Photo credit: Patty Fantasia
Six Seasons is Enough Mad Men’s Matt Weiner Announces at NAB
It’s almost a certainty that by now all Mad Men fans are aware of creator Matt Weiner’s big announcement at NAB on April 11th that the hit show won’t be going beyond a sixth season. During his conversation with moderator Cynthia Littleton, Deputy Editor from Variety, Weiner said, “I couldn’t do more than six seasons. That would kill me. You want to leave the audience wanting more.” He also said that he already has a storyline in mind for the show’s final year.
Mad Men is Weiner’s first time acting as a showrunner and he noted that he lost 20 lbs during the first season because it’s a “very demanding job.” However, it’s one that he welcomes and is passionate about. The idea for the series was actually based on a script that Weiner wrote five years earlier called The Horseshoe, a drama tracing the footsteps of a man’s quest to become president. “It was the backstory of the 1st season. Mrs. Draper was 2nd season.” he recounted.
Matt was 35 when he started working on the script and 42 when it was finally produced. Communism, socialism, poverty, mobility and aspirations were all themes he’s incorporated into the provocative drama, which is set in New York during the 1960’s. Although it took over two years of research beforehand, the pilot was written very quickly and it was the Mad Men spec that led to his writing assignment on The Sopranos. “It was fast, but it sat there five years before they rolled film,” he said and it took seven years until it was on the air. He explained that he doesn’t want to get into the machinery of plot like they do on shows like LOST and that he doesn’t think he could write a show like that without turning it into more of a pot boiler.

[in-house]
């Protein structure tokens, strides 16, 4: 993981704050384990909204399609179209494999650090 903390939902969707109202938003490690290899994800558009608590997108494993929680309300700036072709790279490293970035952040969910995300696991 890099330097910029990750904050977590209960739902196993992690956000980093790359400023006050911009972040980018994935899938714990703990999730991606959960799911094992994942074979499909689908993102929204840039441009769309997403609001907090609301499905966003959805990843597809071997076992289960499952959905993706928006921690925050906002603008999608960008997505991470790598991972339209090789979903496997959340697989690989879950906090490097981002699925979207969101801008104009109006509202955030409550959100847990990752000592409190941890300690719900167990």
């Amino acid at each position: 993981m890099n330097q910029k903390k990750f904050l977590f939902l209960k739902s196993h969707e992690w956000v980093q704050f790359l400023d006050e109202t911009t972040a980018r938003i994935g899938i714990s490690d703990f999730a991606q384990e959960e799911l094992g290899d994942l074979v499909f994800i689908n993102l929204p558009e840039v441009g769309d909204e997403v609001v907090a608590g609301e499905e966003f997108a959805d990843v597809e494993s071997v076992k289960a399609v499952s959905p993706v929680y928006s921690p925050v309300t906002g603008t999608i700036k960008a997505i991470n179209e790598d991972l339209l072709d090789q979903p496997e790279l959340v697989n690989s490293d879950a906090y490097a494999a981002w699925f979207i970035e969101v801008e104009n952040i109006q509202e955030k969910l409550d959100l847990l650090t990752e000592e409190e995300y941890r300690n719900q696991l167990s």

Prior to his success on television after graduating from college Weiner’s top achievement was being a winning contestant on the game show Jeopardy. He won enough to keep him going for awhile, but not enough to be comfortable and after finishing his run there, he admitted he never watched the show again. He also added that when the money ran out, his wife supported them for quite a while.
Photo credit: Patty Fantasia
Listening to Matt speak about the 60’s, it’s obvious how much he enjoys writing about this time period and the people in it. Happy Days and Mash were the biggest shows on television when he was growing up. “They are really brave. We are really soft,” he noted comparing growing up in the 80’s and living now to growing up in the 50’s and living in the 60’s. He seemed fascinated with the way societies change. He mentioned that although people who watch the show know what’s going to happen next in terms of world events, it was an interesting time when people were concerned with asking the question Who am I? “Life issues are bigger than historical issues,” he claimed. When writing about the Kennedy assassination, he thought about how he felt after 9/11. “You get into the meat and potatoes of what human nature is,” he explained. With much admiration he described how this was a time when there was a refreshing sense of who was in charge and changes in the world’s vision. He continued that in the 60’s America was an immigration based culture where people questioned what it meant to be an American and the ultimate aspiration was to be a white male, but that people’s consciousness was shifting.